N-Acetyl-L-Cysteine and Acetyl-L-Carnitine

Acetyl-l-carnitine and N-acetyl-l-cysteine are nutritional supplements derived from naturally occurring amino acids. Although they share somewhat similar names, these antioxidant supplements have markedly different properties and effects. Acetyl-l-carnitine, or ALCAR, is synthesized from carnitine, while N-acetyl-l-cysteine, or NAC, is derived from the amino acid cysteine. ALCAR and NAC are used to treat a wide variety of medical conditions. Both are also used by weightlifters and athletes who believe these supplements help enhance performance and build muscle. Consult your doctor before taking ALCAR or NAC.

Both N-acetyl-l-cysteine and acetyl-l-carnitine have potent antioxidant properties. (Image: Jupiterimages/Photos.com/Getty Images)

Acetyl-L-Carnitine Features and Uses

L-carnitine, synthesized in your liver from the amino acids lysine and methionine, works to convert fat to energy. Acetyl-l-carnitine is simply l-carnitine to which acetyl groups have been added; the Linus Pauling Institute at Oregon State University notes that this may increase bioavailability. The Office of Dietary Supplements reports that carnitine can reduce age-related oxidative stress, decrease mortality in cardiac patients and improve exercise performance in individuals with peripheral arterial disease. According to Chris Aceto, author of "Championship Bodybuilding," ALCAR helps athletes maintain testosterone levels following heavy workout schedules, and may help improve uptake of glucose and promote loss of body fat. Dr. Eric P. Brass, Ph.D, a professor of medicine at University of California Los Angeles, reports that 20 years of research have yielded no real evidence that carnitine enhances athletic performance in healthy people. Brass notes, however, that a negative finding hasn't been proved either.

Considerations and Precautions

Noting that l-carnitine appears to be generally safe in recommended amounts, University of Maryland Medical Center recommends dosages of between 1,000 and 3,000 milligrams a day. Side effects -- including increased appetite, rashes, diarrhea and a fishy body odor -- have been reported with carnitine; dosages in excess of 3,000 milligrams make side effects more likely. The Linus Pauling Institute at Oregon State University cautions that you should avoid taking a D-carnitine formulation; this can compete with l-carnitine and can cause muscle weakness. Supplemental carnitine, including ALCAR, can interact with prescription medications. Consult your physician before taking ALCAR.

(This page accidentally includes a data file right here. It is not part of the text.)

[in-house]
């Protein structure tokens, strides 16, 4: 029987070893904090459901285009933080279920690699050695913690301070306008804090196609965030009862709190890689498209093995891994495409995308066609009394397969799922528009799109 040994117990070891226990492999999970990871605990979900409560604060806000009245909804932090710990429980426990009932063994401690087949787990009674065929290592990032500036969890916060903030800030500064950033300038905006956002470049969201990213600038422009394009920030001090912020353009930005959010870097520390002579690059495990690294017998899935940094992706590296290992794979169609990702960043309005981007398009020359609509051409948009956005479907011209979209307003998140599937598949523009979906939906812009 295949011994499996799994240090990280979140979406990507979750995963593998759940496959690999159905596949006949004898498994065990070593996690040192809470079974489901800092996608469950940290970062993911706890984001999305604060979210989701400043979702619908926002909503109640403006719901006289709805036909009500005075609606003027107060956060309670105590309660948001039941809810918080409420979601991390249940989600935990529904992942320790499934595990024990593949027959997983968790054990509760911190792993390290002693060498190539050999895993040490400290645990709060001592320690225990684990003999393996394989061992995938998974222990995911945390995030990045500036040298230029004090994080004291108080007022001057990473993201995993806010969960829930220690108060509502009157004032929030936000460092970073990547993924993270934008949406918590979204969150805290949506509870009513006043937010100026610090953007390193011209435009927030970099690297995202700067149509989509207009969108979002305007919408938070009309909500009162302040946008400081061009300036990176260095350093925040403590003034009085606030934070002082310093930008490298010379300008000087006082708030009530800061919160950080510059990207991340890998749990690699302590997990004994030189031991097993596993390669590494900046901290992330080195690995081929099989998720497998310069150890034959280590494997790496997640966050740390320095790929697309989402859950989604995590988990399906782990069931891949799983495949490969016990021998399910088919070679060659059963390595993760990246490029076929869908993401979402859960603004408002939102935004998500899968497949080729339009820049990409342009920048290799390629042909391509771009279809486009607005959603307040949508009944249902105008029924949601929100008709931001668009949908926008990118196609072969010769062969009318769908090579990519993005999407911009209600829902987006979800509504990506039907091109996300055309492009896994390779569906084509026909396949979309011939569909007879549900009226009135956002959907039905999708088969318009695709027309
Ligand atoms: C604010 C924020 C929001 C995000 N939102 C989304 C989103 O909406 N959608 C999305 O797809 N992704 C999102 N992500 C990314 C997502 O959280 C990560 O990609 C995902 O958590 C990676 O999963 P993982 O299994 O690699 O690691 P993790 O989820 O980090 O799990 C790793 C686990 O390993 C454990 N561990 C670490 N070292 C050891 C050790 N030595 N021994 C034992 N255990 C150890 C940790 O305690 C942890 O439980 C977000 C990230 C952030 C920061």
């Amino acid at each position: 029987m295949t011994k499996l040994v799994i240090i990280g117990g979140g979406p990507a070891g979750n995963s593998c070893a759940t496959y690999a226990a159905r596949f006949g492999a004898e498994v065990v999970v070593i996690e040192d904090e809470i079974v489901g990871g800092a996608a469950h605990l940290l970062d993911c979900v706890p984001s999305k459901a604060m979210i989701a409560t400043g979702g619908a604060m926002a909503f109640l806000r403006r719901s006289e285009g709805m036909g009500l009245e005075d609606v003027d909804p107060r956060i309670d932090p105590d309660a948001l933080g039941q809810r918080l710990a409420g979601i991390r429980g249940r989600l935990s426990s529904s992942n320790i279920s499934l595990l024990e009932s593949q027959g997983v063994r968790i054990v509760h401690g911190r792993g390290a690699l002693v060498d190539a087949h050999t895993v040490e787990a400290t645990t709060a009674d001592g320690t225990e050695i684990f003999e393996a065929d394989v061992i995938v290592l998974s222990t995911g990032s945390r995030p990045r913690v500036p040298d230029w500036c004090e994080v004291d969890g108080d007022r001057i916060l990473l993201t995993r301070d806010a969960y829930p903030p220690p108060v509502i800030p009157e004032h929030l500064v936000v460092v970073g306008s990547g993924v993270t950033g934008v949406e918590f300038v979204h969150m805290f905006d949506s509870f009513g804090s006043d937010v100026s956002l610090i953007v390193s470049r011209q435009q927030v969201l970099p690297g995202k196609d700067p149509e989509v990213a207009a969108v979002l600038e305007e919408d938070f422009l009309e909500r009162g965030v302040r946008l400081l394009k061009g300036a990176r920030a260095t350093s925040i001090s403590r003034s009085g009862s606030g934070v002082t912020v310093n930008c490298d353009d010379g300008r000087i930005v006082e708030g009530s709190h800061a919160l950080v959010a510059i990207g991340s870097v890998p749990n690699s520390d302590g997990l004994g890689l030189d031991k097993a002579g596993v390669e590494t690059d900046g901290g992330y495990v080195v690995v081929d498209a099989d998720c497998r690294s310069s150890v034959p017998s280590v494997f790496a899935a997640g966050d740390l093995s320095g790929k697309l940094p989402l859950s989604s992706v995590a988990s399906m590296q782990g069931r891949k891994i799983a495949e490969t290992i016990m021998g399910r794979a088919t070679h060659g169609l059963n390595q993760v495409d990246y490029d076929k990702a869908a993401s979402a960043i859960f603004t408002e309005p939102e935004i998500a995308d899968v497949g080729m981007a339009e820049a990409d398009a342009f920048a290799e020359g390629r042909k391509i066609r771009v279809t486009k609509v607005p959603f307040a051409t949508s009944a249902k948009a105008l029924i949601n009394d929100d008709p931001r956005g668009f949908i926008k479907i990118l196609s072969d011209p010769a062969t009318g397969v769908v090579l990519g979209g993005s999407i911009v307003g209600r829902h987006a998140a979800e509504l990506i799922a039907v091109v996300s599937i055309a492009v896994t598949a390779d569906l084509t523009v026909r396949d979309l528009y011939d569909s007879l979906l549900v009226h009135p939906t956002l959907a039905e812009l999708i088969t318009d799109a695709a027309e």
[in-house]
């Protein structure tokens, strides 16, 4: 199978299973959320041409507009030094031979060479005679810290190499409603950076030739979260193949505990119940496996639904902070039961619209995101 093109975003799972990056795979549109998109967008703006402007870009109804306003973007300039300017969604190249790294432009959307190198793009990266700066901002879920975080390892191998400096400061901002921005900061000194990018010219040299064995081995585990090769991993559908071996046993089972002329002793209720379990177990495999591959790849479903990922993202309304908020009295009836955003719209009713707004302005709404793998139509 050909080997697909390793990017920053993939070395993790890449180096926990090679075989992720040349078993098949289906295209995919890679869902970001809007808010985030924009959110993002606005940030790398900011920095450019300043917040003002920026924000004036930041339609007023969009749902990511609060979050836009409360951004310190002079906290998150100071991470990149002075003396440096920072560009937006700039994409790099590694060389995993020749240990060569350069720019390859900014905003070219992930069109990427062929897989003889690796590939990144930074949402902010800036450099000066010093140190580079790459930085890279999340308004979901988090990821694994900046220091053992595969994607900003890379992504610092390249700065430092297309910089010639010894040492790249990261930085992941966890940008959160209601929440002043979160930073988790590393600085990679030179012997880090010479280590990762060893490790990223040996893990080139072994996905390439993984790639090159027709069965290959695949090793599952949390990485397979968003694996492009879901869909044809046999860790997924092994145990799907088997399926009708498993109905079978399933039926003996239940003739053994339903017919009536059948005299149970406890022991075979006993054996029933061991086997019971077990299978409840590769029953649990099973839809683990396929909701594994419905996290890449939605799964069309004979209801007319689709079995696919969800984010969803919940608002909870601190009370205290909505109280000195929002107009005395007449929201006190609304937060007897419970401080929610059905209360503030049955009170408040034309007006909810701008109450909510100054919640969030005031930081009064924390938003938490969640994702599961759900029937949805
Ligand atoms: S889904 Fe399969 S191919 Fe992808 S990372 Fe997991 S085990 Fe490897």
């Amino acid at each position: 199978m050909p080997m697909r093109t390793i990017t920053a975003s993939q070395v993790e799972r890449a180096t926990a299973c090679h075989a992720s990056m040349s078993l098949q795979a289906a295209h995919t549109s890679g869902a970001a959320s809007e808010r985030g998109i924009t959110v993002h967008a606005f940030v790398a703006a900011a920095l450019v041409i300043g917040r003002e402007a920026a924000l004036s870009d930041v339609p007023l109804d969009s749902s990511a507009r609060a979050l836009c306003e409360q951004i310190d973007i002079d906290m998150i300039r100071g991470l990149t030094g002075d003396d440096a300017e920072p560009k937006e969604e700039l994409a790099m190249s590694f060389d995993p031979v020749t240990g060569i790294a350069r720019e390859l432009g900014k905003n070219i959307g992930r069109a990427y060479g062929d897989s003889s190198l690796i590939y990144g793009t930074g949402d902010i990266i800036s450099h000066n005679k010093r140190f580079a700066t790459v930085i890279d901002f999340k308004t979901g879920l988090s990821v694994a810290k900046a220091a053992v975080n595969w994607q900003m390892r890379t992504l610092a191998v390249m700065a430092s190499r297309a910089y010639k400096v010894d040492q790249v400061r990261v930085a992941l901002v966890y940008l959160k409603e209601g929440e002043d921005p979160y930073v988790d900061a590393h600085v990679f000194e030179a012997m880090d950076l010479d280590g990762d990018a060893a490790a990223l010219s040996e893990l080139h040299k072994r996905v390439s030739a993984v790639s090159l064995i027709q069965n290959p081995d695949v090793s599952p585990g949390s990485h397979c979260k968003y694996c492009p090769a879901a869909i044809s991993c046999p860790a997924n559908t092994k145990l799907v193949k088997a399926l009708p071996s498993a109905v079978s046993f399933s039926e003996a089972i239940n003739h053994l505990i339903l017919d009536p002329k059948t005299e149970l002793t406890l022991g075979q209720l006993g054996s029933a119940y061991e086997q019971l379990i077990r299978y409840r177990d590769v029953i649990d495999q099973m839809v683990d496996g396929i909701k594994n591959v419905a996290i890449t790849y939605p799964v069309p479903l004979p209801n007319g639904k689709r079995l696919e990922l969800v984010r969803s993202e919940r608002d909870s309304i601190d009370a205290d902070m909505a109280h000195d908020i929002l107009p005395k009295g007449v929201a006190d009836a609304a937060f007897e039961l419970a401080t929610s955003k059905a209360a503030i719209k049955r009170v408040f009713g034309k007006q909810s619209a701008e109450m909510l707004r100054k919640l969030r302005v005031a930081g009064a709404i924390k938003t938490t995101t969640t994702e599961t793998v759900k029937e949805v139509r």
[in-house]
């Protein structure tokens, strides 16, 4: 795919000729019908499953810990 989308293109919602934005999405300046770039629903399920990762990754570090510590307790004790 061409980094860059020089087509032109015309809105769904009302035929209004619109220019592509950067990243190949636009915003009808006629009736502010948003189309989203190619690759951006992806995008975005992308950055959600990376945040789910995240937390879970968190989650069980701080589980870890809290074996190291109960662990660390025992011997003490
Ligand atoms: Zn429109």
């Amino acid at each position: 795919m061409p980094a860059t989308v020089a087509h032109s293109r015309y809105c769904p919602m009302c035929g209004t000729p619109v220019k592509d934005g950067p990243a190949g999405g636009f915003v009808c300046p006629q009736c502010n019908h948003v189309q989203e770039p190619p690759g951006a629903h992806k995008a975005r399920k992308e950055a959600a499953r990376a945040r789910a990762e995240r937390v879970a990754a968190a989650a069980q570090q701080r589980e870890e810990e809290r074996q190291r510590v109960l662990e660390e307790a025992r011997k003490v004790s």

N-Acetyl-L-Cysteine Features and Uses

L-cysteine, from which NAC is derived, is a nonessential amino acid synthesized by your body. Cysteine helps to produce the antioxidants glutathione and taurine; it also plays a role in digestive and immune health. Supplementary NAC is converted to cysteine in your body, where it helps to fight free-radical damage and possibly slow the onset of aging and reduce disease risk. NAC, which helps break down toxic chemicals in the body, is used to treat acetaminophen overdose and lung conditions such as bronchitis and chronic obstructive pulmonary disease. According to bodybuilding expert Clayton South, NAC increases glutathione levels and helps to preserve lean muscle mass. In a clinical study published in 2000 in "European Journal of Clinical Investigation," researchers found that oral NAC replenished glutathione in patients with HIV.

Considerations and Precautions

According to UMMC, the usual dose of NAC for general health and antioxidant protection is 500 milligrams a day. Follow your physician's dosage directions for NAC; very large doses of over 7,000 milligrams can be toxic and even fatal. Avoid D-cysteine, D-cystine and 5-methyl cysteine; UMMC reports that these are toxic. NAC should be taken with a multivitamin to ensure proper levels of B-complex vitamins. Serious allergic reactions have been reported with cysteine, and it can interact with prescription medications. Consult your doctor before taking NAC.

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